Austrian National Library, Vienna, Austria: Kufic manuscripts A. Perg 203, A Perg. 201 and A Perg. 193 + 196 + 208 are dated from the beginning of second century hijra. Manuscripts A. Perg. 186 and A. Perg. 197 are dated to middle second century of hijra.[18]
Beit al-Qur'an, Manama, Bahrain: Manuscript 1611-mkh235 is from late 1st century of hijra. Manuscript 1620-mkh233 is from 1st / 2nd century of hijra.
Maktabat al-Jami‘ al-Kabir (Maktabat al-Awqaf), The Great Mosque, San‘a', Yemen: Examples of first century Kufic manuscripts are available in Memory Of The World: San‘a' Manuscripts, CD-ROM Presentation, UNESCO.
5. Kufic Inscriptions From 1st Century Of Hijra
The Christian missionaries' arbitrary dating of the origins of Kufic script also contradicts early inscriptions which have been commented upon by both Western and Muslim writers.
  1. The Earliest Dated Kufic Inscription From Qā‘ al-Mu‘tadil, Near Al-Hijr (Saudi Arabia), 24 AH. This inscription, it appears, is destined to be the most famous of all the Arabic inscriptions as the UNESCO has added it to the Memory of the World Register of Documentary Collections.
  2. Tombstone Of Abd al-Rahmān Ibn Khair al-Hajri Dated 31 AH. This was first published by H. M. El-Hawary who said that it is inscribed in:
    ... carelessly written Cufic script.[19]
    Nabia Abbott reasserts:

    The earliest Muslim inscription, the tombstone of ‘Abd al-Rahman Ibn Khair al-Hajari, dated 31/652... It is certainly not Makkan and can safely be considered as poor Kufic.[20]
  3. An Islamic Inscription On The Darb Zubayda Dated 40 AH. This Kufic inscription was found on the Darb Zubayda caravan route at Wadi 'l-Shamiya during an archaeological survey in 1970s.
  4. An Islamic Inscription From Wadi Sabil Dated 46 AH. This inscription was found in Wadi Sabil during the Philby-Ryckmans-Lippens expedition.
These Kufic inscriptions date before the collection of the Qur'an by ‘Uthman.

6. Dated Manuscripts & Dating Of The Manuscripts: The Difference
A clear distinction needs to be made between dated (or datable) manuscripts and dating of the manuscripts for proper orientation. A steadily increasing number of manuscripts of both the Qur'an and the New Testament with confident allocation of dates by various palaeographers can obscure the fact that we do not have absolute secure dates for majority of the New Testament and Qur'anic manuscripts.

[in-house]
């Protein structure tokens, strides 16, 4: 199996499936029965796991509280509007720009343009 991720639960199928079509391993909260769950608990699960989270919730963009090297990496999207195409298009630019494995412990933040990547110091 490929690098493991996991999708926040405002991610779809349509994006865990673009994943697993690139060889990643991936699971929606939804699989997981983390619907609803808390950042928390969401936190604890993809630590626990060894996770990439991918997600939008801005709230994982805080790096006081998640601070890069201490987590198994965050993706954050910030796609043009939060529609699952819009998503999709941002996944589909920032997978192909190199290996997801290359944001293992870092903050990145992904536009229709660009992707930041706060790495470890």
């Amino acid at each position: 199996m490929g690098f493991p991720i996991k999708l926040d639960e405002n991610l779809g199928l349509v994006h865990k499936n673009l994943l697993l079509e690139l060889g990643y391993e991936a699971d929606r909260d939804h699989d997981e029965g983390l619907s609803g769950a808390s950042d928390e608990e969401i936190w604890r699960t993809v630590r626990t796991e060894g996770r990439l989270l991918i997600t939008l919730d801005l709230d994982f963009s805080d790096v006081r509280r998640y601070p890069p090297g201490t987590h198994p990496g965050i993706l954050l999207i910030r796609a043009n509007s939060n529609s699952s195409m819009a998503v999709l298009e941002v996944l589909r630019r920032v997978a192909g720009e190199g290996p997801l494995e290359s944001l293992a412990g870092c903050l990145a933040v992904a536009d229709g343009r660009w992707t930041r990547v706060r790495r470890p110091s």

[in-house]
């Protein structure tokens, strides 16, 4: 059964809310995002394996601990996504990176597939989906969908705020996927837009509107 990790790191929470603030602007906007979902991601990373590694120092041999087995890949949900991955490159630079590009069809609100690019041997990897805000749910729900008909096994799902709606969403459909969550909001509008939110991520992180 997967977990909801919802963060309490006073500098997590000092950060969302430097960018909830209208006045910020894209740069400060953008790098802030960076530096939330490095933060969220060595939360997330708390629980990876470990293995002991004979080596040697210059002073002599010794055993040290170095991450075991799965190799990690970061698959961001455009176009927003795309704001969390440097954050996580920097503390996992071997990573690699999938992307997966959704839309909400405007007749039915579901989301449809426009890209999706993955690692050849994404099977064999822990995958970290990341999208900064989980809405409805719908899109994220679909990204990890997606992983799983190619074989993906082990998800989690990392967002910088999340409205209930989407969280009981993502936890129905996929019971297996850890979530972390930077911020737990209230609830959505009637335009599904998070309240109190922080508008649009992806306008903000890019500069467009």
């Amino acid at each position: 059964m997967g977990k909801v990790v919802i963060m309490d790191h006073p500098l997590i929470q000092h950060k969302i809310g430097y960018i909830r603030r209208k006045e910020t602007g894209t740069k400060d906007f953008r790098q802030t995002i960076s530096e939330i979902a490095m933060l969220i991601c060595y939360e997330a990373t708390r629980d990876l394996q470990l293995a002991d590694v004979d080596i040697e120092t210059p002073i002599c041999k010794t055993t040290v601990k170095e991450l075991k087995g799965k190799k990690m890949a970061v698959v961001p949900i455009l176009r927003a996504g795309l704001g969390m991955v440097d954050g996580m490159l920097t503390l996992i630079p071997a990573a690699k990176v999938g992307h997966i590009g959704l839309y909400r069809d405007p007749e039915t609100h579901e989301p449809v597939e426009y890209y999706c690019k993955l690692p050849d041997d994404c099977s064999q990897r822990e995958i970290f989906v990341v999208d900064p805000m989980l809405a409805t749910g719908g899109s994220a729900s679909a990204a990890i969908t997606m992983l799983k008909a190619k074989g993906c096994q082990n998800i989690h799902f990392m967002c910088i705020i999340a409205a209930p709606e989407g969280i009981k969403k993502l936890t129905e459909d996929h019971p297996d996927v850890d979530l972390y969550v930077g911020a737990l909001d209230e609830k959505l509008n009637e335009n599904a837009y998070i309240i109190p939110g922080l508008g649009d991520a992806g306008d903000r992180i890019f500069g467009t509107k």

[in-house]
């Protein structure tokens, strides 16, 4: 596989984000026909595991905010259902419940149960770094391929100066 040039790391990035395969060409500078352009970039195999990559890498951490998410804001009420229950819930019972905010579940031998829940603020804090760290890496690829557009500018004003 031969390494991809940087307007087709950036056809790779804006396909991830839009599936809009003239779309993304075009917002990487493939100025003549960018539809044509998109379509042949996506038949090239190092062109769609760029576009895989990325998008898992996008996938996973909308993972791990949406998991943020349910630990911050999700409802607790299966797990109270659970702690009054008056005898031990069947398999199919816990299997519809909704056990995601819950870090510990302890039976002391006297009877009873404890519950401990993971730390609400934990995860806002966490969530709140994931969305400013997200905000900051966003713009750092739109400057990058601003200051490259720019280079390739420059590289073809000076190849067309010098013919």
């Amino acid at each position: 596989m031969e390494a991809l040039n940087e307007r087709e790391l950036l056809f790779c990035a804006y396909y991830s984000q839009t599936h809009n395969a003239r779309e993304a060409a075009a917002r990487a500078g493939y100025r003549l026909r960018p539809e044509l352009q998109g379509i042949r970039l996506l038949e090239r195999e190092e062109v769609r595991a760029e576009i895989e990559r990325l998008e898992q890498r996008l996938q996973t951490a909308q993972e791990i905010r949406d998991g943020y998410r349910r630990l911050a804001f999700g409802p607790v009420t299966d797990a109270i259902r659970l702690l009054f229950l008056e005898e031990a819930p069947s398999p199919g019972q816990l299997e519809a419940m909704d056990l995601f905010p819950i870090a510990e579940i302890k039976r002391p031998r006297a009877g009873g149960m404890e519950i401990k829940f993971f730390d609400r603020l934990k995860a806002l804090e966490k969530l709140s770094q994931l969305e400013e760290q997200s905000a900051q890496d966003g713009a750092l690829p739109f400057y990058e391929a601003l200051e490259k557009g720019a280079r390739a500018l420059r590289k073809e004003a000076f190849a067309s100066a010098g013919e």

In the case of Greek documentary papyri such as private letters or receipts, the dates are often present. Most of the New Testament manuscripts are written in a literary rather than a documentary hand. Therefore, it always needs a careful investigation of the evidence and involves comparing it with datable parallels to arrive at a reasonable dating. In the case of Qur'anic manuscripts the dating is carried out by studying the nature of the script, papyrus, ornamentation and illumination. The palaeographers then date the manuscript to a particular century during which such characteristics were seen, a process similar to the one used in the dating of New Testament manuscripts.
The Qur'anic manuscript becomes datable when there is a note on it either from the scribe or the waqf showing the date of its accession in a library or the production of the manuscript itself.
Keeping this in mind let us move over to the statement of the Christian missionaries. They say:
Aside from some of the manuscripts discovered in the loft of the Great Mosque in Sanaa in 1972, no manuscript fragment of the Qur'an can be dated earlier than first quarter of the 8th century A.D. - nearly 100 years after Muhammad. (Calligraphy and Islamic Culture, Annemarie Schimmel, 1984, p.4)
The statement of the missionaries give an impression that Muslims do not have a datable Qur'anic manuscripts before the first quarter of the eighth century. The quote from Schimmel's book when read in the context says:
The terminus ante quem for a fragment or a copy of the Koran can be established only when the piece has a waqf note, showing the date of its accession in a certain library. The earliest datable fragments go back to the first quarter of the eighth century...[21]
Schimmel is saying that to firmly date a manuscript, we need something like a waqf note. She then mentions about the earliest datable manuscript that goes back to the first quarter of the eighth century. This manuscript is a very famous one and is located at the Egyptian National Library (was formerly at ‘Amr Mosque), dated 107 AH / 725 CE . Moritz has reproduced a large number of pages from this codex.[22] Arnold and Grohmann assigns this specific date.[23] The dating of this manuscript has been recently corroborated by Marilyn Jenkins of Metropolitan Museum of Art (New York) by studying the ornamentation.[24] A folio of the manuscript is reproduced below.


Folios contains Surahs Ya-Sin, 72-83 and Al-Saffat, 1-14. It is written in mashq script, on vellum. No aya markers and no surah headings.
It is not true that the earliest datable manuscript goes back to the first quarter of the eighth century. The famous palaeographer Adolf Grohmann informs us that